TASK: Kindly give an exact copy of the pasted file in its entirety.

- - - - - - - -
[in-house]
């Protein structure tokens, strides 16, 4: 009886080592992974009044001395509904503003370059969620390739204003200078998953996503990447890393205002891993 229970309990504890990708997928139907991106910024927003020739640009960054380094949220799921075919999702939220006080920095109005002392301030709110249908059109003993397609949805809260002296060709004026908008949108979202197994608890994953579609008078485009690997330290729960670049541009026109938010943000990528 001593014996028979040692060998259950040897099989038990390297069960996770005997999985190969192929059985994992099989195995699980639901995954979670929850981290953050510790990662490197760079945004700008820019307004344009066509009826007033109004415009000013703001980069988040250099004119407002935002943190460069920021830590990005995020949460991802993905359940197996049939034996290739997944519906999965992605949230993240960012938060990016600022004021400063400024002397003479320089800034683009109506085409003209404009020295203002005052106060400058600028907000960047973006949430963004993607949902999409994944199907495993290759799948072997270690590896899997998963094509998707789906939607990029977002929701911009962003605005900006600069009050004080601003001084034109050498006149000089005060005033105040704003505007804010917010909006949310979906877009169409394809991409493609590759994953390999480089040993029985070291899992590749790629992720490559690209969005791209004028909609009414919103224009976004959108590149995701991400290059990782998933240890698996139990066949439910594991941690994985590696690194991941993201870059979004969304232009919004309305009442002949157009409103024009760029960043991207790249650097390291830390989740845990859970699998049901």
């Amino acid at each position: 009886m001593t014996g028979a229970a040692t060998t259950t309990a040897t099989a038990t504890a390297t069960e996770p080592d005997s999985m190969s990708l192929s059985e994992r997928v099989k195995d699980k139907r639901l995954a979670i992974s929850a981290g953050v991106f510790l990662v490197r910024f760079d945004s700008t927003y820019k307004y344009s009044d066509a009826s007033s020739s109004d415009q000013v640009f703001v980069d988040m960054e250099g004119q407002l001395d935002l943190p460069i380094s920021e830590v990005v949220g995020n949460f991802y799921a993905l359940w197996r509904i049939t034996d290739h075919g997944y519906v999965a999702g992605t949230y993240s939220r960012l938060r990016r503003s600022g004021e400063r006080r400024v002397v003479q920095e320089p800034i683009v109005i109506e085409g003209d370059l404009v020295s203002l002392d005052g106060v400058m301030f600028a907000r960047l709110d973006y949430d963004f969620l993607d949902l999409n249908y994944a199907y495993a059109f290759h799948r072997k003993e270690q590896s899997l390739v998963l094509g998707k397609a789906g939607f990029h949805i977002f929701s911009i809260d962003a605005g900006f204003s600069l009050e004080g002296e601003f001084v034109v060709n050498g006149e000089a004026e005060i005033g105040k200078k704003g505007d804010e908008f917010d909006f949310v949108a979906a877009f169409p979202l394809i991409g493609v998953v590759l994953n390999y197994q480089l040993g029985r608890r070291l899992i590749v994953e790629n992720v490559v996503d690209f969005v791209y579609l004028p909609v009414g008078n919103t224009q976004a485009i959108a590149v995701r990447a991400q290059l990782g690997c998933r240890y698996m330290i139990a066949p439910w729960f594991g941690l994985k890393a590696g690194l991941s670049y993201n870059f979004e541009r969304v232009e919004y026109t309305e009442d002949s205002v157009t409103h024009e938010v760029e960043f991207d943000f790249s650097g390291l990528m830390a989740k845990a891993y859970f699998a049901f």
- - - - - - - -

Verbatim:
[in-house]
């Protein structure tokens, strides 16, 4: 009886080592992974009044001395509904503003370059969620390739204003200078998953996503990447890393205002891993 229970309990504890990708997928139907991106910024927003020739640009960054380094949220799921075919999702939220006080920095109005002392301030709110249908059109003993397609949805809260002296060709004026908008949108979202197994608890994953579609008078485009690997330290729960670049541009026109938010943000990528 001593014996028979040692060998259950040897099989038990390297069960996770005997999985190969192929059985994992099989195995699980639901995954979670929850981290953050510790990662490197760079945004700008820019307004344009066509009826007033109004415009000013703001980069988040250099004119407002935002943190460069920021830590990005995020949460991802993905359940197996049939034996290739997944519906999965992605949230993240960012938060990016600022004021400063400024002397003479320089800034683009109506085409003209404009020295203002005052106060400058600028907000960047973006949430963004993607949902999409994944199907495993290759799948072997270690590896899997998963094509998707789906939607990029977002929701911009962003605005900006600069009050004080601003001084034109050498006149000089005060005033105040704003505007804010917010909006949310979906877009169409394809991409493609590759994953390999480089040993029985070291899992590749790629992720490559690209969005791209004028909609009414919103224009976004959108590149995701991400290059990782998933240890698996139990066949439910594991941690994985590696690194991941993201870059979004969304232009919004309305009442002949157009409103024009760029960043991207790249650097390291830390989740845990859970699998049901």
């Amino acid at each position: 009886m001593t014996g028979a229970a040692t060998t259950t309990a040897t099989a038990t504890a390297t069960e996770p080592d005997s999985m190969s990708l192929s059985e994992r997928v099989k195995d699980k139907r639901l995954a979670i992974s929850a981290g953050v991106f510790l990662v490197r910024f760079d945004s700008t927003y820019k307004y344009s009044d066509a009826s007033s020739s109004d415009q000013v640009f703001v980069d988040m960054e250099g004119q407002l001395d935002l943190p460069i380094s920021e830590v990005v949220g995020n949460f991802y799921a993905l359940w197996r509904i049939t034996d290739h075919g997944y519906v999965a999702g992605t949230y993240s939220r960012l938060r990016r503003s600022g004021e400063r006080r400024v002397v003479q920095e320089p800034i683009v109005i109506e085409g003209d370059l404009v020295s203002l002392d005052g106060v400058m301030f600028a907000r960047l709110d973006y949430d963004f969620l993607d949902l999409n249908y994944a199907y495993a059109f290759h799948r072997k003993e270690q590896s899997l390739v998963l094509g998707k397609a789906g939607f990029h949805i977002f929701s911009i809260d962003a605005g900006f204003s600069l009050e004080g002296e601003f001084v034109v060709n050498g006149e000089a004026e005060i005033g105040k200078k704003g505007d804010e908008f917010d909006f949310v949108a979906a877009f169409p979202l394809i991409g493609v998953v590759l994953n390999y197994q480089l040993g029985r608890r070291l899992i590749v994953e790629n992720v490559v996503d690209f969005v791209y579609l004028p909609v009414g008078n919103t224009q976004a485009i959108a590149v995701r990447a991400q290059l990782g690997c998933r240890y698996m330290i139990a066949p439910w729960f594991g941690l994985k890393a590696g690194l991941s670049y993201n870059f979004e541009r969304v232009e919004y026109t309305e009442d002949s205002v157009t409103h024009e938010v760029e960043f991207d943000f790249s650097g390291l990528m830390a989740k845990a891993y859970f699998a049901f």